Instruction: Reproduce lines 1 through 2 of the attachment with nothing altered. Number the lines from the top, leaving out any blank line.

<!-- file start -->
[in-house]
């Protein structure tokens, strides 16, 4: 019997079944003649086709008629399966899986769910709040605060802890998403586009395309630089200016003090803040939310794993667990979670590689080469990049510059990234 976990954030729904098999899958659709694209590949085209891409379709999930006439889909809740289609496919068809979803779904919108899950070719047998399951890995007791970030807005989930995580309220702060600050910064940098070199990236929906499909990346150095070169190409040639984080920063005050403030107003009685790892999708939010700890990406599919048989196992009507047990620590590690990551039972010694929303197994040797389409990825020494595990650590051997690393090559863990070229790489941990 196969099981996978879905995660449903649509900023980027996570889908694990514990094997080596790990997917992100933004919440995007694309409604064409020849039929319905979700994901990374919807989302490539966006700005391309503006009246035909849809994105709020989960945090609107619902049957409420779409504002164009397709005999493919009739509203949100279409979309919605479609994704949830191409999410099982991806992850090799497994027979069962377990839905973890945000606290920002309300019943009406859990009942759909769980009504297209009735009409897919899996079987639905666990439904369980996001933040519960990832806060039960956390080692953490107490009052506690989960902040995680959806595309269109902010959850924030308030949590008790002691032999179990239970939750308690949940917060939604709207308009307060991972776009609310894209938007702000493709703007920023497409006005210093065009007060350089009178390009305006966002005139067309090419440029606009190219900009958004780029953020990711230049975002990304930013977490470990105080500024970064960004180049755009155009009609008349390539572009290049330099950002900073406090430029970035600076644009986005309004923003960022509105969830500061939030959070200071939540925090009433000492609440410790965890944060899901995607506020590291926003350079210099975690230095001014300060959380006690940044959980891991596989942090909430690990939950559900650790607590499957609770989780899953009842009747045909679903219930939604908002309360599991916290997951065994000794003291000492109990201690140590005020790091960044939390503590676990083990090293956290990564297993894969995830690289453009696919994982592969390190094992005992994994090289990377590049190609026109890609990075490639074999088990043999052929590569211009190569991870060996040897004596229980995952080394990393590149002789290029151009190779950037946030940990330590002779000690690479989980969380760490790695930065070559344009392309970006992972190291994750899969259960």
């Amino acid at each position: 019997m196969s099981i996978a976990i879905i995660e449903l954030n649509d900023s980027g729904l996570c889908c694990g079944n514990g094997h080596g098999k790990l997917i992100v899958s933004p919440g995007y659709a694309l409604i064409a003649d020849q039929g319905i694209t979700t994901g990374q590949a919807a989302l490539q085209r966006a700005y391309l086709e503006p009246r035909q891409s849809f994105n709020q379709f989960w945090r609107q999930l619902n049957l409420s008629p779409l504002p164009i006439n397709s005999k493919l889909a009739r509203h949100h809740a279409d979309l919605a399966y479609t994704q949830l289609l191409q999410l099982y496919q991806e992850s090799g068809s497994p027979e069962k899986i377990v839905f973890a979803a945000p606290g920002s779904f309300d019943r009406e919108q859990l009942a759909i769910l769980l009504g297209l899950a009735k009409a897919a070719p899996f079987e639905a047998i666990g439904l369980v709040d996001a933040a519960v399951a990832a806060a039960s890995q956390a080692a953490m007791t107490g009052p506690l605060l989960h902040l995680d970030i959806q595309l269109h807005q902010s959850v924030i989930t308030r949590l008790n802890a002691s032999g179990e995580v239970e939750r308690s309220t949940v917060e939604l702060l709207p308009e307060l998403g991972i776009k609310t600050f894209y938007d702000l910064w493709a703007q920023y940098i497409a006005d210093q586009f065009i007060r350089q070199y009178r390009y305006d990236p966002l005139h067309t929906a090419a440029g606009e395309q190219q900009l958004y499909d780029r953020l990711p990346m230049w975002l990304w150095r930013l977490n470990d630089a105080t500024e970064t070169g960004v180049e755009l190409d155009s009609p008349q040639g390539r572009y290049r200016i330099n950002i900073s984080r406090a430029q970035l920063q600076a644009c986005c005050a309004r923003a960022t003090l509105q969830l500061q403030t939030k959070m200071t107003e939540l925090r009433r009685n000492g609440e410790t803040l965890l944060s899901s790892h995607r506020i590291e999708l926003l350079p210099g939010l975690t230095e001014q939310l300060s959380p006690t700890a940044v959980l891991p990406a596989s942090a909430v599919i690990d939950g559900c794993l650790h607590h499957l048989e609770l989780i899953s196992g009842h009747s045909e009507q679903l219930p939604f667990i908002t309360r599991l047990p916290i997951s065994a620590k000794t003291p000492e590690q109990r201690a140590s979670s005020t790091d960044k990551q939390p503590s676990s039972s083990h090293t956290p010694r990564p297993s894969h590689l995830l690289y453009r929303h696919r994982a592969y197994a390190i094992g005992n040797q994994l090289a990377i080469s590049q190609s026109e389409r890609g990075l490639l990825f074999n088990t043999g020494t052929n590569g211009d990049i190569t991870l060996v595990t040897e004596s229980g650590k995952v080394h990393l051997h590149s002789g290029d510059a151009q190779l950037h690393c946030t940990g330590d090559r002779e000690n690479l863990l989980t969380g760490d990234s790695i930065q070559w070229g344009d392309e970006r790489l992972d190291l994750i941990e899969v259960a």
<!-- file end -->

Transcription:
[in-house]
């Protein structure tokens, strides 16, 4: 019997079944003649086709008629399966899986769910709040605060802890998403586009395309630089200016003090803040939310794993667990979670590689080469990049510059990234 976990954030729904098999899958659709694209590949085209891409379709999930006439889909809740289609496919068809979803779904919108899950070719047998399951890995007791970030807005989930995580309220702060600050910064940098070199990236929906499909990346150095070169190409040639984080920063005050403030107003009685790892999708939010700890990406599919048989196992009507047990620590590690990551039972010694929303197994040797389409990825020494595990650590051997690393090559863990070229790489941990 196969099981996978879905995660449903649509900023980027996570889908694990514990094997080596790990997917992100933004919440995007694309409604064409020849039929319905979700994901990374919807989302490539966006700005391309503006009246035909849809994105709020989960945090609107619902049957409420779409504002164009397709005999493919009739509203949100279409979309919605479609994704949830191409999410099982991806992850090799497994027979069962377990839905973890945000606290920002309300019943009406859990009942759909769980009504297209009735009409897919899996079987639905666990439904369980996001933040519960990832806060039960956390080692953490107490009052506690989960902040995680959806595309269109902010959850924030308030949590008790002691032999179990239970939750308690949940917060939604709207308009307060991972776009609310894209938007702000493709703007920023497409006005210093065009007060350089009178390009305006966002005139067309090419440029606009190219900009958004780029953020990711230049975002990304930013977490470990105080500024970064960004180049755009155009009609008349390539572009290049330099950002900073406090430029970035600076644009986005309004923003960022509105969830500061939030959070200071939540925090009433000492609440410790965890944060899901995607506020590291926003350079210099975690230095001014300060959380006690940044959980891991596989942090909430690990939950559900650790607590499957609770989780899953009842009747045909679903219930939604908002309360599991916290997951065994000794003291000492109990201690140590005020790091960044939390503590676990083990090293956290990564297993894969995830690289453009696919994982592969390190094992005992994994090289990377590049190609026109890609990075490639074999088990043999052929590569211009190569991870060996040897004596229980995952080394990393590149002789290029151009190779950037946030940990330590002779000690690479989980969380760490790695930065070559344009392309970006992972190291994750899969259960």